“I have talked with many law officials and police enforcement officials, and they say that marijuana use is one of their lowest priorities. This has enabled them to have more time and resources to focus on harder drugs,” says Pepe.
Euflora focused on edibles as the newest trend back in 2016. Now, the movement has shifted somewhat to concentrates which include waxes, shatter (high THC content) and rosins. Edibles consumption is still high, however. Currently, the sales breakdown sees forty percent edibles, thirty percent flower and thirty percent concentrates.
“Rosin is a straight up flower that is pressed with heat, and that produces an oil that you can smoke. It is also very powerful, and when tested, comes out at eighty to ninety percent THC. When you smoke marijuana, it only includes twenty to thirty-five percent THC content,” says Pepe.
Since November of 2017, the company has been preparing for a 420 event that is held at the Civic Center Park in Denver. The Euflora-hosted Mile High 420 Festival is the largest cannabis event of its kind. Pepe stated, in a Euflora press release, that the goal is to make the event, “a celebration of legalization, normalization and the responsible choice adults are free to make in Colorado.” There will be music, food and culture, including a morning yoga session.
“It is known as the largest 420 party in the world and attracts forty thousand to sixty thousand people every year. We received a permit from the city of Denver to throw this event. We are the main sponsors playing host to sixty thousand people! A lot of work is going into this, and a ton of money is being spent on security, fencing, stages and talent,” says Pepe.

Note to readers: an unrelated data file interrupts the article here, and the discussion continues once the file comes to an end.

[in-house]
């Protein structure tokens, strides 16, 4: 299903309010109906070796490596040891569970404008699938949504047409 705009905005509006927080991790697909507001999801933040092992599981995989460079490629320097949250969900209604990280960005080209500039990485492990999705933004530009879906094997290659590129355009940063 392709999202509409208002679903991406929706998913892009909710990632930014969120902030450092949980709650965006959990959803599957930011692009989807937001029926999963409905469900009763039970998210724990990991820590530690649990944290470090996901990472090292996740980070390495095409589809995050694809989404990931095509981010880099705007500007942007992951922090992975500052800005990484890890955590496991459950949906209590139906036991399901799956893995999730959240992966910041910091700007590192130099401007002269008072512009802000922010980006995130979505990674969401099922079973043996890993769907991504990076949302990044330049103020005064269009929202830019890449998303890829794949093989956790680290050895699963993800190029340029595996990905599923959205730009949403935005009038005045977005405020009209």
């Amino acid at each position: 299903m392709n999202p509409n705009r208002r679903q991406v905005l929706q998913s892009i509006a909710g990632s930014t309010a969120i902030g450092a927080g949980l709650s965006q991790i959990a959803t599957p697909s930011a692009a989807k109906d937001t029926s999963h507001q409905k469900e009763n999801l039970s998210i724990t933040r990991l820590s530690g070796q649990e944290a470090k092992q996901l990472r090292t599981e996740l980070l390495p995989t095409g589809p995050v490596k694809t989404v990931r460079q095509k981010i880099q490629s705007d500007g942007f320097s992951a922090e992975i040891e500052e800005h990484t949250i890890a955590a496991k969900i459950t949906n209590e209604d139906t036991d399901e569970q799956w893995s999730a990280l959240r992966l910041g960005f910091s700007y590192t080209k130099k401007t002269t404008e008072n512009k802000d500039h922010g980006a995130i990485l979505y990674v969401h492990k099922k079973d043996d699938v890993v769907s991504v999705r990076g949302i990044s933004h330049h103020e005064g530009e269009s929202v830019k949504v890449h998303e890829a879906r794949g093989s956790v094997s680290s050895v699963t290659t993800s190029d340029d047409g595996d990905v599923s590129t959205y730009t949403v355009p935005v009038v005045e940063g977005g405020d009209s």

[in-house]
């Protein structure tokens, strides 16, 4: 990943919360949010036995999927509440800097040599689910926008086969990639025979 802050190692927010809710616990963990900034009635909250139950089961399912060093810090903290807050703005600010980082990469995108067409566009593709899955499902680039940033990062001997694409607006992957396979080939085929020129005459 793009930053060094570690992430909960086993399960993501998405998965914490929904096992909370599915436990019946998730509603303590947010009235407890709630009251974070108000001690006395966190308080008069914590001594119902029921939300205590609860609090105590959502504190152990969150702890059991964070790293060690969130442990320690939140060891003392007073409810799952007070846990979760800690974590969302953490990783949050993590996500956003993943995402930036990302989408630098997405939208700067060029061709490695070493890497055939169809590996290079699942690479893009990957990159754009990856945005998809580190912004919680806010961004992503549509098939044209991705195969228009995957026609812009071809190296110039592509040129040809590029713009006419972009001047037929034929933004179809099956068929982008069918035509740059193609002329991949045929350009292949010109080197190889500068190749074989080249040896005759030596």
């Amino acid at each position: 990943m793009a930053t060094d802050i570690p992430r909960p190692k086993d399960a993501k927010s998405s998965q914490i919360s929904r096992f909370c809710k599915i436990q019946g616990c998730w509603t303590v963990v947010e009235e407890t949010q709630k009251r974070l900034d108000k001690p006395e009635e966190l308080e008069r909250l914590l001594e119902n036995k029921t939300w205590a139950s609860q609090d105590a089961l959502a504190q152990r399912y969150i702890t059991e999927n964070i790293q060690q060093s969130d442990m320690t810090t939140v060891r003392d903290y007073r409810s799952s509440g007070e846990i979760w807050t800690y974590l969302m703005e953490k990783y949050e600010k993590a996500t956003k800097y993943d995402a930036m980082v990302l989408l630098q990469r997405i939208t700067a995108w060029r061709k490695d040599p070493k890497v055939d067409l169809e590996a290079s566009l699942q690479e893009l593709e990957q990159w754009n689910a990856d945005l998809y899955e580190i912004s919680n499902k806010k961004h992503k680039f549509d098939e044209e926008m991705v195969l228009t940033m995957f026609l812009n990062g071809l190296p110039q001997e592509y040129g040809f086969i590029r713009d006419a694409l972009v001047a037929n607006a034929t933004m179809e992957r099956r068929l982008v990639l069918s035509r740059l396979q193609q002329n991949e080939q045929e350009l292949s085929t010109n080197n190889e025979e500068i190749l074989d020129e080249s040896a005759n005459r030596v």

Euflora is proud to announce that Lil Wayne, Lil Jon, Bob Marley’s original band The Wailers, and Inner Circle will be part of the show. “We will also have a graffiti expo and comedy stage to go along with a local stage. This stage will have local bands playing, and the main stage will have all the international acts,” says Pepe. The festivities begin at 10 A.M. and go until 8 P.M.
With all the expansion underway and sales reaching new heights, the next logical question has to do with how the cash business is faring. Have the banks finally relented and embraced this new industry? With success surrounding the legal sale of cannabis products, Euflora has finally been able to acquire the needed services of a bank.
“I can’t give the details, such as the name of a bank, but it is a credit union in Colorado. It hand-picked the largest, legitimately-successful ventures in the industry and by invite only. Bottom line: we finally have a bank account,” says Pepe.
Every day at Euflora, armed cars and security pick up the money. Back in the day, staff had to be on site in numbers to count the money, make deposits and pay vendors. Now, Euflora can cut checks instead of cash payments. “If you were to ask me, the biggest accomplishment of 2017 was our ability to bank,” says Pepe.